17 November 2007

'Bridge between politics, culture' faces uncertain future

David Agren
The News

The National Autonomous University of Mexico, or UNAM, selected a new rector last Tuesday. But given the media coverage of the secretive selection process, one could be forgiven for thinking the country had elected a new president.

Or as some observers perhaps more aptly put it, named a new Pope.

José Narro Robles, former dean of the UNAM medical school, officially takes over as the university’s rector on Nov. 20.

Unofficially, he assumes a much larger role in Mexico’s cultural and political life as the leader of the country’s pre-eminent institution of higher education, which has been described by outgoing rector Juan Ramón de la Fuente as the “grand social project of the Mexican nation.”

“Rectors have always had an important role, like that of a [cabinet] minister without legal recognition, someone [whose position] had enormous weight,” said UNAM professor Imanol Ordorika, who studies higher education institutions and co-authored a book on UNAM’s internal politics.

“The rector has an enormous influence in the national political scene.”

That influence stems from the stature and size of UNAM, which educates nearly 300,000 students per year, carries out roughly half of the nation’s scientific research and has produced graduates who went on to become presidents to Nobel Prize winners to billionaire businessmen – former president Carlos Salinas de Gortari, writer Octavio Paz and impresario Carlos Slim Helú, to name three.

Its sprawling Ciudad Universitaria campus in southern Mexico City recently attained status as a UNESCO World Heritage Site. And the school’s professional soccer team, Pumas, has a long history of success and a large and loyal following.

UNAM also defines and dominates much of the nation’s intellectual scene and is affiliated with La Jornada, a left-leaning daily newspaper. As UNAM sociology professor Roger Bartra Muria put it, “[UNAM] is the principle bridge between politics and culture.”

Outsiders agree about UNAM's role. The university is a “very important, very influential institution,” said Carlos Briseno Torres, rector of the University of Guadalajara, the nation's second largest public university.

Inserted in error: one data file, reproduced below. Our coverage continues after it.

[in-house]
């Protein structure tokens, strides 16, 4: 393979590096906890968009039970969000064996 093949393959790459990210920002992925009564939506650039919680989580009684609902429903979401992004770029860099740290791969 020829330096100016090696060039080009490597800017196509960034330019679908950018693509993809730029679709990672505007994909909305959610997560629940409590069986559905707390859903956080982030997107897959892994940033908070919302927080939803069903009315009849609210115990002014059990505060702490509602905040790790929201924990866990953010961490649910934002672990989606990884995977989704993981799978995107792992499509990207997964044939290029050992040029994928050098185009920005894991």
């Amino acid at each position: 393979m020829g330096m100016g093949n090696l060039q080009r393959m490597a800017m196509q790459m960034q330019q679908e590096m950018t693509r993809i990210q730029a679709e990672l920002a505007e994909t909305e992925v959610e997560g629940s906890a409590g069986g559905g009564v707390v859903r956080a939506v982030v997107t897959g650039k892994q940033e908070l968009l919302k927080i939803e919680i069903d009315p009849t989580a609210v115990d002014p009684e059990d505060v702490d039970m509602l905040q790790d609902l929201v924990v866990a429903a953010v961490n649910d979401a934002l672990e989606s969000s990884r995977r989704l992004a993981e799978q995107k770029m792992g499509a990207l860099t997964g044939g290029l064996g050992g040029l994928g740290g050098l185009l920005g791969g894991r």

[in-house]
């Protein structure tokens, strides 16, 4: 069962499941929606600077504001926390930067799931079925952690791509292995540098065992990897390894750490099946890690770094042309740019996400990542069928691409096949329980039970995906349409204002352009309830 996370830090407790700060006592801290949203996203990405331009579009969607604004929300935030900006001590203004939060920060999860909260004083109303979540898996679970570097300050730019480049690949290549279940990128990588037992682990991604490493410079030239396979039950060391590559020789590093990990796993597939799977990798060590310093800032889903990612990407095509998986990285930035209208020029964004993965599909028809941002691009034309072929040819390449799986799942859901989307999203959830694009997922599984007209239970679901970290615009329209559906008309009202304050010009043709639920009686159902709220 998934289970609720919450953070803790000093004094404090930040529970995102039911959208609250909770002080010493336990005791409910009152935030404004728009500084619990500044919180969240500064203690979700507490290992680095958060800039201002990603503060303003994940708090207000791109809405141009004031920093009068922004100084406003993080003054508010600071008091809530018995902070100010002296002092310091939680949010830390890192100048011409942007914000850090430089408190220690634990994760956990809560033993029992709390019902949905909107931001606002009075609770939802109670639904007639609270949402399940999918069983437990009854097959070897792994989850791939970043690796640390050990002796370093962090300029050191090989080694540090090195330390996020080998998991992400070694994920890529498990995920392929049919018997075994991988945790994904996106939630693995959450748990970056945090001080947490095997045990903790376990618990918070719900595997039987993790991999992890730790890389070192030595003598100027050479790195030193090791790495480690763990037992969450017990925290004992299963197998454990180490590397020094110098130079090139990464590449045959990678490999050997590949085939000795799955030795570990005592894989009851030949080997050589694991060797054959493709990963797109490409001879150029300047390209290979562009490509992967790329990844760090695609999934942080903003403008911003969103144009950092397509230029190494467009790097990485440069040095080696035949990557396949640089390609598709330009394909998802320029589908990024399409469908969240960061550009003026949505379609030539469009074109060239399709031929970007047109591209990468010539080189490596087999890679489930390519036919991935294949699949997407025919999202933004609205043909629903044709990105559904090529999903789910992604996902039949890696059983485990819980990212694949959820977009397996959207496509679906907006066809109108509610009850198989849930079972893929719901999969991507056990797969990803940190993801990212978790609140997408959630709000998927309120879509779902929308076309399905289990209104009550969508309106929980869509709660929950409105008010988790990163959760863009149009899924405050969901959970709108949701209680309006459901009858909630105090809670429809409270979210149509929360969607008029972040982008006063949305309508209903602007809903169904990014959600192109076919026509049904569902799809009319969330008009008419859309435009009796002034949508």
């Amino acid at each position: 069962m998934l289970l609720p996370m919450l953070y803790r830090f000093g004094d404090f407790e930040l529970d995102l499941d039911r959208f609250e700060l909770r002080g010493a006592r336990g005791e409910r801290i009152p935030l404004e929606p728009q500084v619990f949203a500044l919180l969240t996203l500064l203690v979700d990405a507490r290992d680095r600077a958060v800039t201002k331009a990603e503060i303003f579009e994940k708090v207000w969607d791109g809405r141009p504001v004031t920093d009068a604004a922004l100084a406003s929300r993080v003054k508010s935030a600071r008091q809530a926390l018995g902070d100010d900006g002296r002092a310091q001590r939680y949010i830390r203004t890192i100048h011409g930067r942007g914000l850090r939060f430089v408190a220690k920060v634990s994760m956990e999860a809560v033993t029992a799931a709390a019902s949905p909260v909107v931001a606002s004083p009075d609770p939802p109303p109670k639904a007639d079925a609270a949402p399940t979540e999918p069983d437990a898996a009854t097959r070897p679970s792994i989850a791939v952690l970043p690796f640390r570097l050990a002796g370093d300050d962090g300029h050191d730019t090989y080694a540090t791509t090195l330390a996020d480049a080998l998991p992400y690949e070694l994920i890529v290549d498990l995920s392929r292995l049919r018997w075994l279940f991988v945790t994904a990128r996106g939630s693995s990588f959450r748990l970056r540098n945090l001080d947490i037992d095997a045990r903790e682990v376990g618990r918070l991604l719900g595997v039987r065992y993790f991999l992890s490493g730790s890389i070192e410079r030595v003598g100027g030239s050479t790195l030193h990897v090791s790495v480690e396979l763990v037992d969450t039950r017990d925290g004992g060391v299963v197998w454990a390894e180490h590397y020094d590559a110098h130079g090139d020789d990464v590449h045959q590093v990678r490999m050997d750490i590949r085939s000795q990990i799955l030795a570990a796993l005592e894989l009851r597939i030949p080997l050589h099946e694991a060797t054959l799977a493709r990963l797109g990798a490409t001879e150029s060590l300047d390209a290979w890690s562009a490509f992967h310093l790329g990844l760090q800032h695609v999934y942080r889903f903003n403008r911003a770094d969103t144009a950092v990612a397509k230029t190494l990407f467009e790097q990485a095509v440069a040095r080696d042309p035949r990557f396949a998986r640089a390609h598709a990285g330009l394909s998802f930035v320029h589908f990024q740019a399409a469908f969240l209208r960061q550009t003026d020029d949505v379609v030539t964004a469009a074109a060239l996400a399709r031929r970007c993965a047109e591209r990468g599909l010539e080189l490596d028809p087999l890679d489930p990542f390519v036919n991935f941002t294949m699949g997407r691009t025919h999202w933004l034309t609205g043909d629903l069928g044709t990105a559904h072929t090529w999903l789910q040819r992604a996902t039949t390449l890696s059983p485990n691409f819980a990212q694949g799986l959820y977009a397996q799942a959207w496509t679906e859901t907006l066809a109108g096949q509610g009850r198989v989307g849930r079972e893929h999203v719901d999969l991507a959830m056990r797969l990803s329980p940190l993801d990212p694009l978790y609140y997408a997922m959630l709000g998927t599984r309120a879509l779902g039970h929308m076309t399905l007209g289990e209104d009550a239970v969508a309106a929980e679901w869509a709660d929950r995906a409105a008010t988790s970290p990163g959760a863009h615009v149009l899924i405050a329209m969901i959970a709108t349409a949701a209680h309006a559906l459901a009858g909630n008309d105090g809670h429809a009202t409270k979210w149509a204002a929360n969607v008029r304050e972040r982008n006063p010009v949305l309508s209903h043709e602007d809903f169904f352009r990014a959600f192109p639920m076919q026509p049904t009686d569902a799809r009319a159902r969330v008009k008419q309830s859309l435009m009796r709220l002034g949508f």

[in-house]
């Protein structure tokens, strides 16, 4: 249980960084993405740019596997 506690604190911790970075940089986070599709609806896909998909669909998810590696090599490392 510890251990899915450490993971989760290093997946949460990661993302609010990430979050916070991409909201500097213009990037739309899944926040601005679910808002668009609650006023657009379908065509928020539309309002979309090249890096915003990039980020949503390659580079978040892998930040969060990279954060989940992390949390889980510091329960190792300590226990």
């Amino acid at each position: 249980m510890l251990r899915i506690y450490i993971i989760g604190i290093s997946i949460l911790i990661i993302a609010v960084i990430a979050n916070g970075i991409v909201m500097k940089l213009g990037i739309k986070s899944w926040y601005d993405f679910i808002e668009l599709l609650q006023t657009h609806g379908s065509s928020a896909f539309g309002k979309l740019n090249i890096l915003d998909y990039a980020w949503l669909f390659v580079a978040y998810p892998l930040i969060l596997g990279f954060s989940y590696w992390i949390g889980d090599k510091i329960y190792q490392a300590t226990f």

The school has always held a proud place as a public institution providing generations of Mexicans from all social classes with a secular and free education.

But UNAM’s sway has diminished somewhat with the advent of private universities. Private schools now educate approximately 40 percent of the nation’s university students, a 400 percent jump over the past three decades, according to Ordorika, who added that the federal government hasn’t invested in expanding access to public higher education over that time.

Although widely regarded for its profession programs, some UNAM humanities and social sciences graduates entering the job market report having their credentials belittled by private sector employers.

Thus, one of Narro’s biggest challenges will be maintaining the national university’s stature as Mexico’s educational and political landscape continues to shift. And already, the new rector has pledged during his candidacy to uphold the tenets of secularism and free access, which perhaps give the national university its greatest fame.

“The big challenge is to put [UNAM] in tune with the needs of Mexico and the challenges of the future,” the new rector said on Thursday.

Many UNAM professors have already expressed approval for Narro’s approach.

“For the population that doesn’t have easy access to education, the university resolves that problem,” said Rafael López González, an UNAM professor and coauthor of a book on the university’s political history.

“It’s a fundamental institution for higher education in Mexico.”

UNAM students only make a voluntary payment of 20 cents towards the cost of their studies. According to political science student Lucía Alvarado, “When you pay, you get a stamped receipt that costs more than the actual fee.”

Alvarado opted for studying at UNAM instead of an expensive private university costing 7,000 pesos per month, explaining, “UNAM is a better school in terms of research, freedom of thinking and the humanities.”